Hunter Art Professor Mongrain Selected for Smithsonian Oral History Program
Hunter Art Professor Jeffrey Mongrain has been invited to join America's most acclaimed artists as a contributor to the oral history program of the Smithsonian Institute's Archives of American Art. Professor Mongrain, a sculptor, called the invitation "one of the most significant, and somewhat intimidating, honors I've received."
To take part in the program, Mongrain will spend three days in Washington talking about his life and work to two Smithsonian oral historians. The recorded conversations will become part of a permanent collection that the Institute launched in 1958 and now includes the voices of some 2,000 major artists. The Archives invite about 30 artists a year to become part of the groundbreaking project.
An art professor at Hunter since 1995, Mongrain creates both gallery-based works and site-specific pieces. One critic described his work as bringing "a human dimension to abstracted yet iconic forms," while another said he "takes the viewer on a journey to the world of experience and meaning on several... levels."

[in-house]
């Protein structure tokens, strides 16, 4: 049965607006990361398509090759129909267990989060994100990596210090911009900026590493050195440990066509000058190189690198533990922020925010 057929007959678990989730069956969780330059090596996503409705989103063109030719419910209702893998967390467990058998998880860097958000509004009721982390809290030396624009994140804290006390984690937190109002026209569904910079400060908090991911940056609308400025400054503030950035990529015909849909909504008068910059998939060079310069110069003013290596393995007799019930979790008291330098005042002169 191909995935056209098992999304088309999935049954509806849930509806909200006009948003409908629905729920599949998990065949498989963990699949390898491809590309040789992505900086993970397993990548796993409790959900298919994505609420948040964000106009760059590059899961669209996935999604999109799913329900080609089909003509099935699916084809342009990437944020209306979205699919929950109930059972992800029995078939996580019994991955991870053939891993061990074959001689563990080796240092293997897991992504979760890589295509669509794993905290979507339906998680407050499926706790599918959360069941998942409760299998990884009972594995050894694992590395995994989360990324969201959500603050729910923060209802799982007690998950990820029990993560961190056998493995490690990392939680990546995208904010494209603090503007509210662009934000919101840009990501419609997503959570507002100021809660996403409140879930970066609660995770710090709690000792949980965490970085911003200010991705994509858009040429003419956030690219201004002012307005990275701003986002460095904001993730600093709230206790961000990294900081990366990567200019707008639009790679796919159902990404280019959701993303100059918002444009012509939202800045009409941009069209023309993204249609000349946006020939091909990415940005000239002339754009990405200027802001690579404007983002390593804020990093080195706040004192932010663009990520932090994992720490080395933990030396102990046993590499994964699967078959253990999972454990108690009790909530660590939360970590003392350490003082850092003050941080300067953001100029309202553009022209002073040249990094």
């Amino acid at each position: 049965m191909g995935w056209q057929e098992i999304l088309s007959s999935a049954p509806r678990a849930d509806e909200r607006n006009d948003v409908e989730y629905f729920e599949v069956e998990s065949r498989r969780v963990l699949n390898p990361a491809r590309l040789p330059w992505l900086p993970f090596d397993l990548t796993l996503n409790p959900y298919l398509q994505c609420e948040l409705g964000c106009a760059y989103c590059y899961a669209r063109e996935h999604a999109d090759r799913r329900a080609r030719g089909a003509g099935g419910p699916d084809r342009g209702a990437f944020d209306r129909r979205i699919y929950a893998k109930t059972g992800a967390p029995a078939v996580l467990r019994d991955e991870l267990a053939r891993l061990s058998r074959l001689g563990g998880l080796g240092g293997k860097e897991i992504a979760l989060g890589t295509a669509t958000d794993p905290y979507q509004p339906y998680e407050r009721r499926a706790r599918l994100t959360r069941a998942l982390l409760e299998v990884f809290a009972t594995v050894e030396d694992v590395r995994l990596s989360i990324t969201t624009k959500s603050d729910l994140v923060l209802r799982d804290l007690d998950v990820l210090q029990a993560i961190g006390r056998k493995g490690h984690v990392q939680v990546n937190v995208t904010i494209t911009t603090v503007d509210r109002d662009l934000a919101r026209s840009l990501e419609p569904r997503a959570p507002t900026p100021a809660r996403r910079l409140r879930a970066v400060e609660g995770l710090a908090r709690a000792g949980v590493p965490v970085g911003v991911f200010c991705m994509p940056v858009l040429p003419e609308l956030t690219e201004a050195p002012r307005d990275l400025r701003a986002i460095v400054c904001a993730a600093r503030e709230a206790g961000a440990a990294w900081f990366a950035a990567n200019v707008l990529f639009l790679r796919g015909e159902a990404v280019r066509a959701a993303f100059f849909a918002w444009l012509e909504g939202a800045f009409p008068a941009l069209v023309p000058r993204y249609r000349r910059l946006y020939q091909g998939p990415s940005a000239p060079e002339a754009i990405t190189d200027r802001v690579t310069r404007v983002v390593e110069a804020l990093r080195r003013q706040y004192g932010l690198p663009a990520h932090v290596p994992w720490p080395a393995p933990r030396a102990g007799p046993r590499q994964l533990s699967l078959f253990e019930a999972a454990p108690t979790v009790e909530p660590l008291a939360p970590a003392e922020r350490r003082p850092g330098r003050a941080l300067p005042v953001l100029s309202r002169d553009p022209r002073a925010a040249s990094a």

Among the exhibitions including Mongrain's work this year are those at the Icheon Museum in Korea; the KulturZentrum in Austria; the Tampa Museum and Harn Museum in Tampa, Florida; and Hunter's Leubsdorf Gallery. In 2012 his work will be represented at the Museum of Modern Art in Ljubljana, Slovenia; the St. James Cathedral in Seattle; and the Museum of Glass in Tacoma, Washington.
The Smithsonian is the largest collector of primary resources documenting the history of the visual arts in the United States. The Institute's archives have included a number of past Hunter faculty, among them Mark Rothko, Robert Motherwell, Rosalind Krauss, Tony Smith, and Robert Morris.